Courtesy of Alpha Micro – www.newsroom.alphamicro.net
At around 20,000 km above the Earth’s surface there are now at least 55 satellites in orbit, forming two Global Navigation Satellite Systems (GNSS); GPS (also known as Navstar, and owned and operated by the US) and GLONASS (owned and operated by Russia). These will soon be joined by the European Union’s system, Galileo, which will have a total of 30 satellites and should reach full operational capability in 2019. China is also in the process of deploying its own satellite constellation for navigation; BeiDou, which is expected to have 35 satellites when fully operational.
When all four independent GNSSs are operational, there will be over 100 satellites in orbit, meaning precise positioning data will be incredibly simple and affordable to acquire in the near future. Even today, with just two networks, navigation systems in our cars and on our smart phones have become essential parts of modern life.
Similarly, cellular networks are now operational across the entire developed world and thanks to their nature they too are able to provide connected devices with basic location data based, on the cell they are communicating with. Crucially, they also provide a two-way communications channel, enabling a host of other valuable services. Together these two technologies make geolocating much more accessible, allowing it to be integrated into many more devices. So what else could benefit from accurate location data?
Simply knowing where something is has limited use, of course, if that information isn’t put to good use. This highlights an exciting and relatively new use-case for positioning data. By putting a cellular transceiver in to an ‘asset’ it provides a way of connecting that asset to the internet, making it possible to track that asset anywhere in the world. The technology behind this application space is improving all the time; the cost, size and power of transceiver technology has now reached a level that allows them to be embedded into devices small enough to be carried around unobtrusively. Tracking vulnerable people is an emerging application for this technology and advances in integration mean it is possible to attach a transceiver to almost anything and know with great precision where that transceiver is at any time.
A recent example of this comes from Korean company KIWI PLUS. It has developed a Smart Watch developed specifically for children, that can relay location data of the wearer back to a parent or guardian using a cellular connection. The company set out to develop a wearable product that could combine accurate tracking with reliable connectivity. The result was the LINE Kids Watch, which will be distributed by KT Corporation. It features GNSS and Cellular communication modules from u-blox, embedded in the Smart Watch and is a great example of how u-blox is able to support new applications in this emerging market.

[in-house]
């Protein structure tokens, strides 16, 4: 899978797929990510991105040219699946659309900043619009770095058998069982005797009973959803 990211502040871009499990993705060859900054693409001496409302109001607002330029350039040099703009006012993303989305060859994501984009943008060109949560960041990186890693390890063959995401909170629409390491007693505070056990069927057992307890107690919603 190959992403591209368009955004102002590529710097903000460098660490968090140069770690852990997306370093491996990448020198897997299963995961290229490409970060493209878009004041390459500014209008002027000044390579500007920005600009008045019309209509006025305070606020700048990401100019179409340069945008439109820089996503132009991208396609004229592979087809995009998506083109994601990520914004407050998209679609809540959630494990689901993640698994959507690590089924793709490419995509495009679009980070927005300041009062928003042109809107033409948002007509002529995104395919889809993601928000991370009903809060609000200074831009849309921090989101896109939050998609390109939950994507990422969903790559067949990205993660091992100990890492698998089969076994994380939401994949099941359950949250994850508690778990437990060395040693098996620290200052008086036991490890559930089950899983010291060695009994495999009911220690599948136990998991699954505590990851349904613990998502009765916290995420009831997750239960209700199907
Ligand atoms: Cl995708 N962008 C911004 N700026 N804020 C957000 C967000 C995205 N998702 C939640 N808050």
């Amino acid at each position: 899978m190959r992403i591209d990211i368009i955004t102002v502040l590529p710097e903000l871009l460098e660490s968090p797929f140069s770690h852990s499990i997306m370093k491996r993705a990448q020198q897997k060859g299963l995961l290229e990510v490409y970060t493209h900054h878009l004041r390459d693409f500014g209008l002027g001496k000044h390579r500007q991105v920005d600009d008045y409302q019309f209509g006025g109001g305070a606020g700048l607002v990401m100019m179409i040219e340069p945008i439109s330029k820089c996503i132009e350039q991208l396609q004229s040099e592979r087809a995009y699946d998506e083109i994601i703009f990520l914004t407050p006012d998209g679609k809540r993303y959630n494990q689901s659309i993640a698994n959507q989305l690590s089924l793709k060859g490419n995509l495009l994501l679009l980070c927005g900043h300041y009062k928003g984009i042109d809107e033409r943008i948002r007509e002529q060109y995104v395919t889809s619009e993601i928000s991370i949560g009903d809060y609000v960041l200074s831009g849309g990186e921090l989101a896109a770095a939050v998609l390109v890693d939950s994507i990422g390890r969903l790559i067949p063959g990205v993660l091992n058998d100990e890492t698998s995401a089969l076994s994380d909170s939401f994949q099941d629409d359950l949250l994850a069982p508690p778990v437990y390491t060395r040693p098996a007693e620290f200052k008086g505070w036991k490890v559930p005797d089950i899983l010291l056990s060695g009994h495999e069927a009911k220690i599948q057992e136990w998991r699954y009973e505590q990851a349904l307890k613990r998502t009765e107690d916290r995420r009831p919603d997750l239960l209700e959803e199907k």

Figure 1: LINE Kids Watch is a tiny and colourful Android-based smartwatch.
Another example is the Kids Guard 3S from one of China’s leading mobile security solution providers, Qihoo 360. This is also a Smart Watch for kids, providing positioning data to within 5m outdoors and 20m indoors, and integrates voice communication and other fun features intended to keep kids interested in wearing it.
Figure 2: Kids Guard 3S is designed to monitor the whereabouts of children.
These are great examples of how technology can help protect vulnerable people, including children, in everyday scenarios. But what if it’s your hobby or lifestyle that makes you vulnerable, particularly when that takes you beyond the boundaries of normal society and into remote locations?
Whearable Technologies is about to launch the RiskBand, a live-monitored personal safety device that can connect to practically any cellular network in the world and provide accurate location data to emergency services, at the touch of button. Designed for the more ‘adventurous’ explorer, the RiskBand could prove essential for people engaging in extreme sports, or for professional business people who must travel to areas that may make them more vulnerable to attack. It ensures the wearer is almost guaranteed to be found in the case of an emergency, wherever they may be in the world.
Figure 3: In addition to enabling the streaming of audio and photos, the RiskBand allows wearers to summon help in an emergency.
All of these devices share a common platform; they use technology developed by u-blox. The SARA-U2 series of cellular modules includes the SARA-U201 as used in the RiskBand, which provides global coverage using HSPA/GSM networks. The same family includes the SARA-U270 for Europe and Asia coverage, as used in the LINE Kids Watch from KIWI PLUS. These modules have been optimised for easy design-in and are now so small and low-power that they can be used to add cellular connectivity to almost anything.
And it doesn’t stop there, the LINE Kids Watch and the Kids Guard 3S devices feature the u-blox GNSS engine for GPS/QZSS and GLONASS systems; a more specialist module targeting high-volume applications.
These highly integrated modules are increasingly being specified by OEMs to bring geolocating to mass market devices. It seems that tracking your precious assets really is now child’s play!